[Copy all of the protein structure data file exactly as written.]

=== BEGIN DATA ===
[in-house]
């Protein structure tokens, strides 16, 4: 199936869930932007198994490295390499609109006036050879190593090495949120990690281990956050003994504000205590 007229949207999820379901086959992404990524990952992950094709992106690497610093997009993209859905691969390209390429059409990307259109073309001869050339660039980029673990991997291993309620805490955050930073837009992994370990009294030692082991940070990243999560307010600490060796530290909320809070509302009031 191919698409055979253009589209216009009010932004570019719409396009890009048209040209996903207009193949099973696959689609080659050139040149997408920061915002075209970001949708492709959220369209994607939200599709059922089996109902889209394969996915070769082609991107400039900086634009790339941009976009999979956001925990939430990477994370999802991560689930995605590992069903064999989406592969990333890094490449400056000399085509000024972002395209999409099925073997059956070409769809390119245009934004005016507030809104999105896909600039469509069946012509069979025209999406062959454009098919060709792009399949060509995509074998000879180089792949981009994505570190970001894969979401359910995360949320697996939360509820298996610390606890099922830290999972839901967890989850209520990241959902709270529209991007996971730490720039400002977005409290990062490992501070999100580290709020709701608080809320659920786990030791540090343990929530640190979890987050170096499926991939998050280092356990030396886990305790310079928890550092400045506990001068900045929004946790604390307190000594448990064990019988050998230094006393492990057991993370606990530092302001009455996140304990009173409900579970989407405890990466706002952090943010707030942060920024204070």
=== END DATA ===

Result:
[in-house]
């Protein structure tokens, strides 16, 4: 199936869930932007198994490295390499609109006036050879190593090495949120990690281990956050003994504000205590 007229949207999820379901086959992404990524990952992950094709992106690497610093997009993209859905691969390209390429059409990307259109073309001869050339660039980029673990991997291993309620805490955050930073837009992994370990009294030692082991940070990243999560307010600490060796530290909320809070509302009031 191919698409055979253009589209216009009010932004570019719409396009890009048209040209996903207009193949099973696959689609080659050139040149997408920061915002075209970001949708492709959220369209994607939200599709059922089996109902889209394969996915070769082609991107400039900086634009790339941009976009999979956001925990939430990477994370999802991560689930995605590992069903064999989406592969990333890094490449400056000399085509000024972002395209999409099925073997059956070409769809390119245009934004005016507030809104999105896909600039469509069946012509069979025209999406062959454009098919060709792009399949060509995509074998000879180089792949981009994505570190970001894969979401359910995360949320697996939360509820298996610390606890099922830290999972839901967890989850209520990241959902709270529209991007996971730490720039400002977005409290990062490992501070999100580290709020709701608080809320659920786990030791540090343990929530640190979890987050170096499926991939998050280092356990030396886990305790310079928890550092400045506990001068900045929004946790604390307190000594448990064990019988050998230094006393492990057991993370606990530092302001009455996140304990009173409900579970989407405890990466706002952090943010707030942060920024204070």